Late Easter

In the Western Church calendar, Easter is a movable feast where Easter Sunday is defined to be the first Sunday after the Full Moon that occurs on or after the day of the ecclesiastical spring equinox, defined as the 21st March. Thus, Easter can occur as early as 22nd March or as late as 25th April. In the northern hemisphere, the equinoxes occur in March (vernal) and September (autumnal), and are the two occasions each year when the day and the night are of nearly equal length.

An equinox (which is Latin for "equal night") is defined as the moment when the sun reaches one of two intersections between the ecliptic and the celestial equator. The astronomical Spring Equinox varies slowly between the 19th and 21st March, and for the remainder of this century mostly falls on the 20th March (it is not until 2044 that it first falls on another date, namely 19th March). This year, the vernal equinox occurred on 20th March and the first Full Moon following this will be that of Monday, 18th April. So this year Easter Sunday, that is the first Sunday after this Full Moon, falls on 24th April.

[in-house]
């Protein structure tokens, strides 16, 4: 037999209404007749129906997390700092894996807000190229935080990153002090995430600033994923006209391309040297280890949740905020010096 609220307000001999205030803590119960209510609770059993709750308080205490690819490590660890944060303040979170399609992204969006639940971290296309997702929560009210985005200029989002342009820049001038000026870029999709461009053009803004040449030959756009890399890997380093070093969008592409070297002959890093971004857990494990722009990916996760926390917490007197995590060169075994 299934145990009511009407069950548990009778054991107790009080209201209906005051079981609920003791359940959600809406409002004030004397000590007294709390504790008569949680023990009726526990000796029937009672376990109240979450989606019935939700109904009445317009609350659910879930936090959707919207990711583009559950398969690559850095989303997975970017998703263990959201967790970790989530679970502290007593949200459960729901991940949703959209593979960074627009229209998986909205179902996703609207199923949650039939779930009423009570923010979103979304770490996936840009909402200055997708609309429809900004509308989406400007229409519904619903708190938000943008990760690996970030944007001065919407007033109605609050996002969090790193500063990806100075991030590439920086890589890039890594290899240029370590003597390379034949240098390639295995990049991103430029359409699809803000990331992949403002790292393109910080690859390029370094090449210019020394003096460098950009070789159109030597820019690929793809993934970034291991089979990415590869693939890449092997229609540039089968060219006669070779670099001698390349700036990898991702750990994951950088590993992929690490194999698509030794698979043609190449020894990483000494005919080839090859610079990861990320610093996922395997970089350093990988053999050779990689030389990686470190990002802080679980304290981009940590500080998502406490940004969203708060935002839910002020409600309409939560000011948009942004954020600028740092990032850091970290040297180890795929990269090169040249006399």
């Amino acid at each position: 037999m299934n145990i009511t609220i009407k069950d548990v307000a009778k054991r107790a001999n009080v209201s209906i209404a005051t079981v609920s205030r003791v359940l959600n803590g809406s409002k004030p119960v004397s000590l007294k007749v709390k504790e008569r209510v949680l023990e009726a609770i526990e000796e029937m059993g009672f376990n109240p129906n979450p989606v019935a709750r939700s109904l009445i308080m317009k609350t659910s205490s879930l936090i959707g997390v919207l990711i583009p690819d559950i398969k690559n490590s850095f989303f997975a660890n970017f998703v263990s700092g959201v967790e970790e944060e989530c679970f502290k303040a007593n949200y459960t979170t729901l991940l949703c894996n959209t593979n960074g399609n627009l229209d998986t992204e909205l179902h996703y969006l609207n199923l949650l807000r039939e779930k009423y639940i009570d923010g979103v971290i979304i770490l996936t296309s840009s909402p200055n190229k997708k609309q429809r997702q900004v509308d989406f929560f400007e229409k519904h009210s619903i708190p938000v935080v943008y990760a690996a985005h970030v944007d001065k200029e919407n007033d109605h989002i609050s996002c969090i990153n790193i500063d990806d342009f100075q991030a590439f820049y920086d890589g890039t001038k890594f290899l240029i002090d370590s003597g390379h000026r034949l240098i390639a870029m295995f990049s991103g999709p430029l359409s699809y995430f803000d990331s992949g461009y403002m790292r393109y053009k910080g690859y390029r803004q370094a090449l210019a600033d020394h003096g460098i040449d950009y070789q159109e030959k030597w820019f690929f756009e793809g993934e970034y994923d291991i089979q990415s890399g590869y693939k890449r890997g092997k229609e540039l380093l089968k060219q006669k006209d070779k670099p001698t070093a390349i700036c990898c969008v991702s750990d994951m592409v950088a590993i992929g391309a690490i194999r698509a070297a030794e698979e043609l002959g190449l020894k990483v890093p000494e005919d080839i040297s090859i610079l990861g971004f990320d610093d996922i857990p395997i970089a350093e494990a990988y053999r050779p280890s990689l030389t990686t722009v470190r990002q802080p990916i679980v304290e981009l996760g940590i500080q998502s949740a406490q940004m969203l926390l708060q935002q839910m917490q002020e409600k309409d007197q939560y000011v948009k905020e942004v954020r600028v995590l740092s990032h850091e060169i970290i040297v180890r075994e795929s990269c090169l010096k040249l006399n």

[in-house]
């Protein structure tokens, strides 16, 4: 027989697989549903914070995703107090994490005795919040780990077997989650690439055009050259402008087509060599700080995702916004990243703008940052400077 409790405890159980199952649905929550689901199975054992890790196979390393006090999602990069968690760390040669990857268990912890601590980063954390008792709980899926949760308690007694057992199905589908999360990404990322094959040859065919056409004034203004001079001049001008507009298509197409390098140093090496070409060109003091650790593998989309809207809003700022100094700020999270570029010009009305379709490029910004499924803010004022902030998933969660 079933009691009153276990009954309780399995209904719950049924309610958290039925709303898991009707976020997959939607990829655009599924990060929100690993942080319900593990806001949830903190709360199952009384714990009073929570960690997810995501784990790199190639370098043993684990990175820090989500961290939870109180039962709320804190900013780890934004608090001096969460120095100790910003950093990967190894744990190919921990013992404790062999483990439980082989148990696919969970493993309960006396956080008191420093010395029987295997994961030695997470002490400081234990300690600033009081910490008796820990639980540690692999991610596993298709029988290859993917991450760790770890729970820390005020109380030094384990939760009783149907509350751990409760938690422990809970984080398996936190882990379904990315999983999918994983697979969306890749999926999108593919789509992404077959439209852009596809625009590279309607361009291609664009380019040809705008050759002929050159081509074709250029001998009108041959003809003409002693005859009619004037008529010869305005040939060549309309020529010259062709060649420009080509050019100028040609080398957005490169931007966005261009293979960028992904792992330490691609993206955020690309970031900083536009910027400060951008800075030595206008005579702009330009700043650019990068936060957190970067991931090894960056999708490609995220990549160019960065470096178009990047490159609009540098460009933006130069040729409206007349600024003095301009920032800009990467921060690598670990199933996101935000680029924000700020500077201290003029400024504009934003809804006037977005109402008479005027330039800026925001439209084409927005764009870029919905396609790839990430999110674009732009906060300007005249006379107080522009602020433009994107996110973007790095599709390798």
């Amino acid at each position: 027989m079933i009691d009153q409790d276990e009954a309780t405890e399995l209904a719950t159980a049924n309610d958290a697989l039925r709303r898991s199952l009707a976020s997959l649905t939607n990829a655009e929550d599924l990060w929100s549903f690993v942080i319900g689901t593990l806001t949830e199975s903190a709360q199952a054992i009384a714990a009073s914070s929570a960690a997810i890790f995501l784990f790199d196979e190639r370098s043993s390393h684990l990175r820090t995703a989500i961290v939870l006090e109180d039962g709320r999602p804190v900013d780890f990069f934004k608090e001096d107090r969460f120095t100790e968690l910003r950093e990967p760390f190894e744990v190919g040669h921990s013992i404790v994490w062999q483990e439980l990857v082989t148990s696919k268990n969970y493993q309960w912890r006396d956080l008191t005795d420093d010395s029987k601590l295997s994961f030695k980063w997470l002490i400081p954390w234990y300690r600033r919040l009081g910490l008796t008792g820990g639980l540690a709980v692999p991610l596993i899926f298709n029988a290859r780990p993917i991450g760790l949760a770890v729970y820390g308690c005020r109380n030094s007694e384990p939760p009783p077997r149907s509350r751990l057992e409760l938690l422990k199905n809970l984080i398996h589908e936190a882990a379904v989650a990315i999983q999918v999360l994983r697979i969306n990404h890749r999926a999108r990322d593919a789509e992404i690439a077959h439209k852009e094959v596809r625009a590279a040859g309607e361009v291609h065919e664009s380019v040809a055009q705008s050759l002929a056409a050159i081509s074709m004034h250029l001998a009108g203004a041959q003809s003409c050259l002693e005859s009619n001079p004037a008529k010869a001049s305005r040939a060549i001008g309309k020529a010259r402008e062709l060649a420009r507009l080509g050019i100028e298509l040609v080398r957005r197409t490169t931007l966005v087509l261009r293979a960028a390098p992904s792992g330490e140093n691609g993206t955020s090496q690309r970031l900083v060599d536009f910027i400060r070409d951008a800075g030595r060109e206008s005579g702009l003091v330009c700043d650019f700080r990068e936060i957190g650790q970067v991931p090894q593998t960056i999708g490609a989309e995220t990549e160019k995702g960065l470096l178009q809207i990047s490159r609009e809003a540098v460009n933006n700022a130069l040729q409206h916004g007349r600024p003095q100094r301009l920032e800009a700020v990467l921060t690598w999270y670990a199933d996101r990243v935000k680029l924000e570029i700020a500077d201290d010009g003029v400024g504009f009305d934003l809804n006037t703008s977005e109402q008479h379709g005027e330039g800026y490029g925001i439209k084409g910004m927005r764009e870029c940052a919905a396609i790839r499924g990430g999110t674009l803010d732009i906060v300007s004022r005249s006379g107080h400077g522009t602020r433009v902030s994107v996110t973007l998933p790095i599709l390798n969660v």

This is nearly the latest possible date for Easter Sunday. The last time Easter Sunday was at least this late was 1943 (25th April) and it will not be this late again until 2038 (also 25th April). By contrast, just three years ago, Easter occurred nearly as early as it could do, namely 23rd March 2008.

FOR FURTHER INFORMATION PLEASE CONTACT: John McFarland at the Armagh Observatory, College Hill, Armagh, BT61 9DG. Tel.: 028-3752-2928; FAX: 028-3752-7174; jmfat signarm.ac.uk.

Last Revised: 2011 April 8th